Liu, Yi (2009) Three-dimensional Elastodynamic Modeling of Frictional Sliding with Application to Intersonic Transition. Dissertation (Ph.D.), California Institute of Technology. http://resolver.caltech.edu/CaltechETD:etd-02142009-181805
Spontaneous slip on frictional interfaces involves both short-lived inertially-driven events and long-term quasi-static sliding. An example of considerable practical importance is the response of faults in the Earth's crust to tectonic loading. The response combines earthquakes that cause destructive ground motions and aseismic slip. Numerical models are needed to study the physics and mechanics of such complex behavior. In part, the models can help understand the observed slip patterns and interpret them in terms of constitutive properties of rocks determined in the lab. This thesis contains two main contributions. The first one is the development and implementation of a 3D methodology for simulations of spontaneous long-term interface slip punctuated by rapid inertially driven ruptures. Our approach is the first one to combine long-term deformation histories and the resulting stress redistribution on faults with full inclusion of inertial effects during simulated earthquakes in the context of 3D models. It reproduces all stages of earthquake cycles, from accelerating slip before dynamic instability, to rapid inertially driven propagation of earthquake rupture, to post-seismic slip, and to interseismic creep, including aseismic transients. The second main contribution is the discovery of the potentially dominating effect of favorable heterogeneity on intersonic transition in earthquakes, in both 2D models of single dynamic ruptures and 3D models of long-term fault slip. Studies of intersonic ruptures are practically important as they have the potential to cause strong ground motion farther from the fault than subsonic ruptures. Our conclusion that rheological boundaries promote transition to intersonic speeds in 3D rupture models is completely unexpected, as the neighboring stably slipping regions inhibit fast, inertially driven slip. The result could not be established in earlier studies, as it requires the computational methodology developed here that combines inertial effects, long-term slip histories, and 3D fault models. The thesis also develops test problems for dynamic rupture propagation and evaluates simplified quasi-dynamic approaches. The obtained results emphasize that dynamic ruptures should be considered in the context of the entire slip history of the fault, as such approach allows dynamic ruptures to occur under stress conditions established by prior slip, which leads to characteristic stress distributions that are not considered in single-event simulations. The developed 3D methodology can be applied to a number of problems in earthquake physics and mechanics that involve interaction of seismic and aseismic slip.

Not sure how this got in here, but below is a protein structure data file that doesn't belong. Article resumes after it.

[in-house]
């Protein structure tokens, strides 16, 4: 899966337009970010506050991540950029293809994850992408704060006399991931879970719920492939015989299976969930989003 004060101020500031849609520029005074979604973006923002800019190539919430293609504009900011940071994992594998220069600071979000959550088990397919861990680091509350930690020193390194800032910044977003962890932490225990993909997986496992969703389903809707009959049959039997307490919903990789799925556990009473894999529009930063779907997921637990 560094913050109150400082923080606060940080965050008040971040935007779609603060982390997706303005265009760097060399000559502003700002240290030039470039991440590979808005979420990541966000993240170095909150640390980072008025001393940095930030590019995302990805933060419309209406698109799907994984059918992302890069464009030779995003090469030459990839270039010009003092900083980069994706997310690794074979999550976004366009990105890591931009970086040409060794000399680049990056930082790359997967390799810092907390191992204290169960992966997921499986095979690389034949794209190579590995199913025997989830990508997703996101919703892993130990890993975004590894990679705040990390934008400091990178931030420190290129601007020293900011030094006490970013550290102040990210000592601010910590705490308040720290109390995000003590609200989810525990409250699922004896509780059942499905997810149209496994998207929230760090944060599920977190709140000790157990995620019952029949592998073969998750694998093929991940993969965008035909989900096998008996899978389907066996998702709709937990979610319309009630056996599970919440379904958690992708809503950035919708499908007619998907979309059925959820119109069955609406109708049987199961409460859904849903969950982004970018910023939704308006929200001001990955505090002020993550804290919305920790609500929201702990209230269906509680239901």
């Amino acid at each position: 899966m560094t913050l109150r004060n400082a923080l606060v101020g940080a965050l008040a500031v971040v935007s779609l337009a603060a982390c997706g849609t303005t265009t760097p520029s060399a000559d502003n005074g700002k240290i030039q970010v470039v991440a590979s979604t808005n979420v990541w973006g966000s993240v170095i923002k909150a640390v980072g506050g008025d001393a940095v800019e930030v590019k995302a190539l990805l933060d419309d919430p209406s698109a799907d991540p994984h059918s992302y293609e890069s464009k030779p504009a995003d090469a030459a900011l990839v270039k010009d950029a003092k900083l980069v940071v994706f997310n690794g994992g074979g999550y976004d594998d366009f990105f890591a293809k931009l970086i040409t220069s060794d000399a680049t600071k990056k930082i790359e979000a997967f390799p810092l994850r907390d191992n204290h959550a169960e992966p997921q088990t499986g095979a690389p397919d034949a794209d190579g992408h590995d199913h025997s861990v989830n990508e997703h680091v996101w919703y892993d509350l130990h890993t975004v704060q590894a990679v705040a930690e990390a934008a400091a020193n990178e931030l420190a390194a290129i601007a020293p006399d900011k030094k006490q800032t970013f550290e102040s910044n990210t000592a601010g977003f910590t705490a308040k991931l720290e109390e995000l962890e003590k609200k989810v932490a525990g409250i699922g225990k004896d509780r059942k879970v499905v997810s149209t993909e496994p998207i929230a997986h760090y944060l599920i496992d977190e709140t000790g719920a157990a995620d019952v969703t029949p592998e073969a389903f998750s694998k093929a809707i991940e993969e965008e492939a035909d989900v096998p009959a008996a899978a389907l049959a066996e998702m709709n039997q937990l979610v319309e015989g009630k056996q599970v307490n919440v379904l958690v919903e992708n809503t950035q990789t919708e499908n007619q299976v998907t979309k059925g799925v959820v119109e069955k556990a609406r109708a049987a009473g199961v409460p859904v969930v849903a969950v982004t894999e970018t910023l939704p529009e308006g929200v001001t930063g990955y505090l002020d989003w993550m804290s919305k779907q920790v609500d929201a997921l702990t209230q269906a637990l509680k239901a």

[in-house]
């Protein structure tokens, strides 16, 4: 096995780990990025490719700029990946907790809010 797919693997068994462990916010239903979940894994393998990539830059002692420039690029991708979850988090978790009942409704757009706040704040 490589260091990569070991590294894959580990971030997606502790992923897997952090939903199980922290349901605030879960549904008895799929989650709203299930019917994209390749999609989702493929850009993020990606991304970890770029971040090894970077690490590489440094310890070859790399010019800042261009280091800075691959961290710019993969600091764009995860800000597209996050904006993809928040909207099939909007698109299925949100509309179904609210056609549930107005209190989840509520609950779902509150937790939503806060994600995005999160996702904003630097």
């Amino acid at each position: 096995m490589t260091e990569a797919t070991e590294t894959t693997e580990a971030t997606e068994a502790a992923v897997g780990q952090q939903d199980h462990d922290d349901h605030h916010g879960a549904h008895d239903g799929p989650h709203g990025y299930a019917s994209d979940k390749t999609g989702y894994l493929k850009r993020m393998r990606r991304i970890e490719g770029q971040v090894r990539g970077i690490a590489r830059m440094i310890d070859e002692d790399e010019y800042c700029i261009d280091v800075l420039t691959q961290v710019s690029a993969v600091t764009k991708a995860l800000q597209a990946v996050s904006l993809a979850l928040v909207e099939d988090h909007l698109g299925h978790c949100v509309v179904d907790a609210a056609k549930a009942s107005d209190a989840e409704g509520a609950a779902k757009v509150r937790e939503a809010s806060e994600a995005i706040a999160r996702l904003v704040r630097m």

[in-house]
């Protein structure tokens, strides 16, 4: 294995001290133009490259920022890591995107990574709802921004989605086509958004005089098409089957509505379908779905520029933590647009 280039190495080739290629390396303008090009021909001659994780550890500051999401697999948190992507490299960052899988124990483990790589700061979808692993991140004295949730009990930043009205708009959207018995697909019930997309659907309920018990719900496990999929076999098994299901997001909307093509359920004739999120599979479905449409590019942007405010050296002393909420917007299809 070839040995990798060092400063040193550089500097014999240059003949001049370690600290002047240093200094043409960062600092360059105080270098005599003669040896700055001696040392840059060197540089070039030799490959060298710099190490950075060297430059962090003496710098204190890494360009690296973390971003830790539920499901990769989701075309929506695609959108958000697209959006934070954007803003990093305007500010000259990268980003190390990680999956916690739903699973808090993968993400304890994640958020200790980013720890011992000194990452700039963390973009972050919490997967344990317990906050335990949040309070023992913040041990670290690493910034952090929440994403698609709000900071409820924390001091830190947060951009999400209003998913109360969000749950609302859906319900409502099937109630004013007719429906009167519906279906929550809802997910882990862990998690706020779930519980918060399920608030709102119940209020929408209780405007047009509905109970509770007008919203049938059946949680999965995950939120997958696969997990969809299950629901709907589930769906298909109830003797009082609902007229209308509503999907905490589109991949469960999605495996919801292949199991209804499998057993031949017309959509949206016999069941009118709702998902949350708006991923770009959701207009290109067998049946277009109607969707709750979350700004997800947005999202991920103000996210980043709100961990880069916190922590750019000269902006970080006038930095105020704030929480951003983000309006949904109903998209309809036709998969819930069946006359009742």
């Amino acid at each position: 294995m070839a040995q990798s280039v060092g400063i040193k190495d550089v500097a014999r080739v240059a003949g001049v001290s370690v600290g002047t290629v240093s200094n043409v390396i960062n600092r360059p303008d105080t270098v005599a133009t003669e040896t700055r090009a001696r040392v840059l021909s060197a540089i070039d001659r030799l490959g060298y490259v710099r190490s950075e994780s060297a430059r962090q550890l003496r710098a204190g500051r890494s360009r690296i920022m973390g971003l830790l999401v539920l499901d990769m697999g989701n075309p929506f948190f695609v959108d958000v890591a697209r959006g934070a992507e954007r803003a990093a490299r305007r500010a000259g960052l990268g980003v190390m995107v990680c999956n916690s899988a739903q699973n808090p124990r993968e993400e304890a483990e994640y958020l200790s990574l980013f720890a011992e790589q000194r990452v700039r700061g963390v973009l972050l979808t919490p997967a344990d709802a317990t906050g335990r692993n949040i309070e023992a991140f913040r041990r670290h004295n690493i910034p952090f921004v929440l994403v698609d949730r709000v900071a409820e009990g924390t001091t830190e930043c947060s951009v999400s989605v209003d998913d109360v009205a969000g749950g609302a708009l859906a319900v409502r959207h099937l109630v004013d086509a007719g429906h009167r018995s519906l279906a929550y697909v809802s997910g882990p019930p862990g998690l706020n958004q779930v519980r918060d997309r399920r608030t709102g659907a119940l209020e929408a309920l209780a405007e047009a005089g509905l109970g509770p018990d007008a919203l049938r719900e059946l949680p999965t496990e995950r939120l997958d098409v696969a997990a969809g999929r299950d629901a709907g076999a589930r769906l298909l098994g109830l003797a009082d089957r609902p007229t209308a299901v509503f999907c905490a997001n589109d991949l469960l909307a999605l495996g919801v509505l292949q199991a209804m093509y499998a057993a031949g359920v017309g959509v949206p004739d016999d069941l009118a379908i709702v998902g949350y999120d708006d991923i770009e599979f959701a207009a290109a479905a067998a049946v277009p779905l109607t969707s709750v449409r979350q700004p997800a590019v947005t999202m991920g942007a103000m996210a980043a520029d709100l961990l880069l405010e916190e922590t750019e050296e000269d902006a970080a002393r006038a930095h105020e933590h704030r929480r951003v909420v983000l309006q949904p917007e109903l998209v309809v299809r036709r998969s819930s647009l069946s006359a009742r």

|Item Type:||Thesis (Dissertation (Ph.D.))|
|Subject Keywords:||boundary-integral equations; dynamic fracture; earthquake physics; earthquake sequences; effects of heterogeneities; mechanics of faulting; rheological boundaries; seismic and aseismic slips; spontaneous ruptures; supershear transition|
|Degree Grantor:||California Institute of Technology|
|Division:||Engineering and Applied Science|
|Major Option:||Mechanical Engineering|
|Thesis Availability:||Public (worldwide access)|
|Defense Date:||22 September 2008|
|Default Usage Policy:||No commercial reproduction, distribution, display or performance rights in this work are provided.|
|Deposited By:||Imported from ETD-db|
|Deposited On:||16 Mar 2009|
|Last Modified:||13 Feb 2017 21:14|
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